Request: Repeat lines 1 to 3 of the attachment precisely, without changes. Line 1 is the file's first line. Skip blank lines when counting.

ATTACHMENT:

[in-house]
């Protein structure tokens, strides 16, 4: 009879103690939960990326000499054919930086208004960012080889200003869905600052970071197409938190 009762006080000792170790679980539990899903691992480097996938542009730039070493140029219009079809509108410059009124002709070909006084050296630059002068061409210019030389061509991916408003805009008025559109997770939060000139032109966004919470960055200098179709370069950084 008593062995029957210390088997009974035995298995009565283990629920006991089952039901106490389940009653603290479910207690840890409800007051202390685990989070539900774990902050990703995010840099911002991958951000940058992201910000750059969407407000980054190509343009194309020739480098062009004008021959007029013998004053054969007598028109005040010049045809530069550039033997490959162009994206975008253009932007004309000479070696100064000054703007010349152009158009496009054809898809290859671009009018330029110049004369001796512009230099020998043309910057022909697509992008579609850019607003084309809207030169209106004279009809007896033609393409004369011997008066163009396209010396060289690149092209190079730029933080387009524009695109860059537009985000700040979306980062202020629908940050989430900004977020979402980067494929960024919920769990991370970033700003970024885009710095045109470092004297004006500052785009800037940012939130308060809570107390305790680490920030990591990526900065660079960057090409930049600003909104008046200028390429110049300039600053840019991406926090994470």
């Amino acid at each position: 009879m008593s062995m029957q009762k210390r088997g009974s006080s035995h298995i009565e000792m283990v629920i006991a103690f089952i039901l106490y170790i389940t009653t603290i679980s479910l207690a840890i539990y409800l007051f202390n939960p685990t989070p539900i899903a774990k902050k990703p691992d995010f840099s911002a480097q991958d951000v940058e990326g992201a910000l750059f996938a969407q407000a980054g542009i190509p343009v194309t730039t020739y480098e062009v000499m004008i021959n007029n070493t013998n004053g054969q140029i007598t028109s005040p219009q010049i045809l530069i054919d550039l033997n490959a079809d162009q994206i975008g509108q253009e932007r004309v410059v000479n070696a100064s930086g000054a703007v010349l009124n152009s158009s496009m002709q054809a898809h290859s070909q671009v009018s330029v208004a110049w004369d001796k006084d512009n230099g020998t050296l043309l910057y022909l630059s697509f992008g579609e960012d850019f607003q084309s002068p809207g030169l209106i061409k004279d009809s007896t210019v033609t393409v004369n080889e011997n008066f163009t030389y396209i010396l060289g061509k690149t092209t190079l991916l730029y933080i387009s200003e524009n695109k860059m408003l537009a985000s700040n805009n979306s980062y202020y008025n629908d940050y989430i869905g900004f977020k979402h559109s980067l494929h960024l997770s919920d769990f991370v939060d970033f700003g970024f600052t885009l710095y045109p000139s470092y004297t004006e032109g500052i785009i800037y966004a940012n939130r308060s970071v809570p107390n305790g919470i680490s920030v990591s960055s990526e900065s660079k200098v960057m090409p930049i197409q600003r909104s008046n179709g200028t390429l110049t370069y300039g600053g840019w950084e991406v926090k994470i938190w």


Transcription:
[in-house]
């Protein structure tokens, strides 16, 4: 009879103690939960990326000499054919930086208004960012080889200003869905600052970071197409938190 009762006080000792170790679980539990899903691992480097996938542009730039070493140029219009079809509108410059009124002709070909006084050296630059002068061409210019030389061509991916408003805009008025559109997770939060000139032109966004919470960055200098179709370069950084 008593062995029957210390088997009974035995298995009565283990629920006991089952039901106490389940009653603290479910207690840890409800007051202390685990989070539900774990902050990703995010840099911002991958951000940058992201910000750059969407407000980054190509343009194309020739480098062009004008021959007029013998004053054969007598028109005040010049045809530069550039033997490959162009994206975008253009932007004309000479070696100064000054703007010349152009158009496009054809898809290859671009009018330029110049004369001796512009230099020998043309910057022909697509992008579609850019607003084309809207030169209106004279009809007896033609393409004369011997008066163009396209010396060289690149092209190079730029933080387009524009695109860059537009985000700040979306980062202020629908940050989430900004977020979402980067494929960024919920769990991370970033700003970024885009710095045109470092004297004006500052785009800037940012939130308060809570107390305790680490920030990591990526900065660079960057090409930049600003909104008046200028390429110049300039600053840019991406926090994470």
């Amino acid at each position: 009879m008593s062995m029957q009762k210390r088997g009974s006080s035995h298995i009565e000792m283990v629920i006991a103690f089952i039901l106490y170790i389940t009653t603290i679980s479910l207690a840890i539990y409800l007051f202390n939960p685990t989070p539900i899903a774990k902050k990703p691992d995010f840099s911002a480097q991958d951000v940058e990326g992201a910000l750059f996938a969407q407000a980054g542009i190509p343009v194309t730039t020739y480098e062009v000499m004008i021959n007029n070493t013998n004053g054969q140029i007598t028109s005040p219009q010049i045809l530069i054919d550039l033997n490959a079809d162009q994206i975008g509108q253009e932007r004309v410059v000479n070696a100064s930086g000054a703007v010349l009124n152009s158009s496009m002709q054809a898809h290859s070909q671009v009018s330029v208004a110049w004369d001796k006084d512009n230099g020998t050296l043309l910057y022909l630059s697509f992008g579609e960012d850019f607003q084309s002068p809207g030169l209106i061409k004279d009809s007896t210019v033609t393409v004369n080889e011997n008066f163009t030389y396209i010396l060289g061509k690149t092209t190079l991916l730029y933080i387009s200003e524009n695109k860059m408003l537009a985000s700040n805009n979306s980062y202020y008025n629908d940050y989430i869905g900004f977020k979402h559109s980067l494929h960024l997770s919920d769990f991370v939060d970033f700003g970024f600052t885009l710095y045109p000139s470092y004297t004006e032109g500052i785009i800037y966004a940012n939130r308060s970071v809570p107390n305790g919470i680490s920030v990591s960055s990526e900065s660079k200098v960057m090409p930049i197409q600003r909104s008046n179709g200028t390429l110049t370069y300039g600053g840019w950084e991406v926090k994470i938190w």